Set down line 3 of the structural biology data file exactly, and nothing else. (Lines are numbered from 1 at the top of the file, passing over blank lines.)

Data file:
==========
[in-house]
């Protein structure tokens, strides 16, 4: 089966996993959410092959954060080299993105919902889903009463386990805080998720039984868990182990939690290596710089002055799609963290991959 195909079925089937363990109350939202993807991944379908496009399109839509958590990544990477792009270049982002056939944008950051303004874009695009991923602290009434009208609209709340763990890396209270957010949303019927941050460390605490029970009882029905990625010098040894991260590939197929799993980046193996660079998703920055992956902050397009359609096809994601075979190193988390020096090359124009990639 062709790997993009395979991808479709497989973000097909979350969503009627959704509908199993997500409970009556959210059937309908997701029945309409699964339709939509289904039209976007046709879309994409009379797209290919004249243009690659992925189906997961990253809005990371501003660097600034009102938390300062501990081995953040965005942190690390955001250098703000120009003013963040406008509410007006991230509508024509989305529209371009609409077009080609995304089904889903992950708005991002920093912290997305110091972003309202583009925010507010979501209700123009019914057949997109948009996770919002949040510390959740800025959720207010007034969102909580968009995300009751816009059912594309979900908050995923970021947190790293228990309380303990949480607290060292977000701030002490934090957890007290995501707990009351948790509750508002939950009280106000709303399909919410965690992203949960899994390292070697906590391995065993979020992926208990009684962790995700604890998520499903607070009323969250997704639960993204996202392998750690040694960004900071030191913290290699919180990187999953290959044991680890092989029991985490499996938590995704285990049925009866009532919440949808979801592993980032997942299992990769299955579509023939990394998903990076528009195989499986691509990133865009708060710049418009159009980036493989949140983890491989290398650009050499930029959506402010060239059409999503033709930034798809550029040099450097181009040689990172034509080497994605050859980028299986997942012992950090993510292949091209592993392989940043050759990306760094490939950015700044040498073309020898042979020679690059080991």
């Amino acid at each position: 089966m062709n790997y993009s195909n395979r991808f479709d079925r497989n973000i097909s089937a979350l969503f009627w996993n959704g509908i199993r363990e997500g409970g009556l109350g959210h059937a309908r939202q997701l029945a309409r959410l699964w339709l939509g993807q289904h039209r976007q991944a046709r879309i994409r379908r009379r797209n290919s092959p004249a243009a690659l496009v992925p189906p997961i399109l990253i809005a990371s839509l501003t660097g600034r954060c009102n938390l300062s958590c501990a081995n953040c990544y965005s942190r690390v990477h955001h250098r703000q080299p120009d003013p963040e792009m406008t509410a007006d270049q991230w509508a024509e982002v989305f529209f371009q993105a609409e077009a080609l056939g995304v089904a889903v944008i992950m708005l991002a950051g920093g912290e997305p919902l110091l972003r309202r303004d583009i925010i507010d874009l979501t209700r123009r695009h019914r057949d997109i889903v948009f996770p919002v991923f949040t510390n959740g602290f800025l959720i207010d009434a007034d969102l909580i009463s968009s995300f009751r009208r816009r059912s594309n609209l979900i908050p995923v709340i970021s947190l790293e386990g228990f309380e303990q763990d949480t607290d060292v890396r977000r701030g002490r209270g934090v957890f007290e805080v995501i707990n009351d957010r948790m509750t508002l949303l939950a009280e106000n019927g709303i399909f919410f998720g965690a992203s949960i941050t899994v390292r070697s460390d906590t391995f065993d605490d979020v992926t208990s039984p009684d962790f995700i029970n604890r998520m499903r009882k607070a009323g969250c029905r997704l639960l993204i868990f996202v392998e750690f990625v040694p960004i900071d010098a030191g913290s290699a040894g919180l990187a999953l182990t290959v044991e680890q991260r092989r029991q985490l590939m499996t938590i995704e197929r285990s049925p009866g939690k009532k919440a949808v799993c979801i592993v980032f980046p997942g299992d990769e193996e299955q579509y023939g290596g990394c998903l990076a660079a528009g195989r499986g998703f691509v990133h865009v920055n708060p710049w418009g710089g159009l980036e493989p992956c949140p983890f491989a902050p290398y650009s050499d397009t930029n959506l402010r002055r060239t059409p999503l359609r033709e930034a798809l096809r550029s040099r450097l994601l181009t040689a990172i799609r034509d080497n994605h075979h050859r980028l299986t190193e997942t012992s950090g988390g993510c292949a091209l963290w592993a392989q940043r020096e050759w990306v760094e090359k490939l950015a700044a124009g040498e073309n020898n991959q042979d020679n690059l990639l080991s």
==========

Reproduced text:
């Amino acid at each position: 089966m062709n790997y993009s195909n395979r991808f479709d079925r497989n973000i097909s089937a979350l969503f009627w996993n959704g509908i199993r363990e997500g409970g009556l109350g959210h059937a309908r939202q997701l029945a309409r959410l699964w339709l939509g993807q289904h039209r976007q991944a046709r879309i994409r379908r009379r797209n290919s092959p004249a243009a690659l496009v992925p189906p997961i399109l990253i809005a990371s839509l501003t660097g600034r954060c009102n938390l300062s958590c501990a081995n953040c990544y965005s942190r690390v990477h955001h250098r703000q080299p120009d003013p963040e792009m406008t509410a007006d270049q991230w509508a024509e982002v989305f529209f371009q993105a609409e077009a080609l056939g995304v089904a889903v944008i992950m708005l991002a950051g920093g912290e997305p919902l110091l972003r309202r303004d583009i925010i507010d874009l979501t209700r123009r695009h019914r057949d997109i889903v948009f996770p919002v991923f949040t510390n959740g602290f800025l959720i207010d009434a007034d969102l909580i009463s968009s995300f009751r009208r816009r059912s594309n609209l979900i908050p995923v709340i970021s947190l790293e386990g228990f309380e303990q763990d949480t607290d060292v890396r977000r701030g002490r209270g934090v957890f007290e805080v995501i707990n009351d957010r948790m509750t508002l949303l939950a009280e106000n019927g709303i399909f919410f998720g965690a992203s949960i941050t899994v390292r070697s460390d906590t391995f065993d605490d979020v992926t208990s039984p009684d962790f995700i029970n604890r998520m499903r009882k607070a009323g969250c029905r997704l639960l993204i868990f996202v392998e750690f990625v040694p960004i900071d010098a030191g913290s290699a040894g919180l990187a999953l182990t290959v044991e680890q991260r092989r029991q985490l590939m499996t938590i995704e197929r285990s049925p009866g939690k009532k919440a949808v799993c979801i592993v980032f980046p997942g299992d990769e193996e299955q579509y023939g290596g990394c998903l990076a660079a528009g195989r499986g998703f691509v990133h865009v920055n708060p710049w418009g710089g159009l980036e493989p992956c949140p983890f491989a902050p290398y650009s050499d397009t930029n959506l402010r002055r060239t059409p999503l359609r033709e930034a798809l096809r550029s040099r450097l994601l181009t040689a990172i799609r034509d080497n994605h075979h050859r980028l299986t190193e997942t012992s950090g988390g993510c292949a091209l963290w592993a392989q940043r020096e050759w990306v760094e090359k490939l950015a700044a124009g040498e073309n020898n991959q042979d020679n690059l990639l080991s």